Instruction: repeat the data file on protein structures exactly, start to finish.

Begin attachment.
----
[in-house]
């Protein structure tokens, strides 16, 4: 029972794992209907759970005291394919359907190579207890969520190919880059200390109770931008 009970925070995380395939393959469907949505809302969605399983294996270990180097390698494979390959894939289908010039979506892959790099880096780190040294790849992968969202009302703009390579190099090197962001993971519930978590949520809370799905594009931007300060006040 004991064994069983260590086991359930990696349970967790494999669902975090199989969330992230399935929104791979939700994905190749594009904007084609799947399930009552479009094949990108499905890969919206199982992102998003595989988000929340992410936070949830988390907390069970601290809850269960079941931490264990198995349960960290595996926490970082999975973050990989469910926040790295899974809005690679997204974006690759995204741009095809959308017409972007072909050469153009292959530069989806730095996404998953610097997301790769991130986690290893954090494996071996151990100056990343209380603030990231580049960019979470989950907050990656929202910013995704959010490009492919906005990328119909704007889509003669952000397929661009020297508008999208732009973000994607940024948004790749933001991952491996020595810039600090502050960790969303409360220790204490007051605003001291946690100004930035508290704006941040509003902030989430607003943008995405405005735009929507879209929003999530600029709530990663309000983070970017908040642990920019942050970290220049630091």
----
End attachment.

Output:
[in-house]
């Protein structure tokens, strides 16, 4: 029972794992209907759970005291394919359907190579207890969520190919880059200390109770931008 009970925070995380395939393959469907949505809302969605399983294996270990180097390698494979390959894939289908010039979506892959790099880096780190040294790849992968969202009302703009390579190099090197962001993971519930978590949520809370799905594009931007300060006040 004991064994069983260590086991359930990696349970967790494999669902975090199989969330992230399935929104791979939700994905190749594009904007084609799947399930009552479009094949990108499905890969919206199982992102998003595989988000929340992410936070949830988390907390069970601290809850269960079941931490264990198995349960960290595996926490970082999975973050990989469910926040790295899974809005690679997204974006690759995204741009095809959308017409972007072909050469153009292959530069989806730095996404998953610097997301790769991130986690290893954090494996071996151990100056990343209380603030990231580049960019979470989950907050990656929202910013995704959010490009492919906005990328119909704007889509003669952000397929661009020297508008999208732009973000994607940024948004790749933001991952491996020595810039600090502050960790969303409360220790204490007051605003001291946690100004930035508290704006941040509003902030989430607003943008995405405005735009929507879209929003999530600029709530990663309000983070970017908040642990920019942050970290220049630091």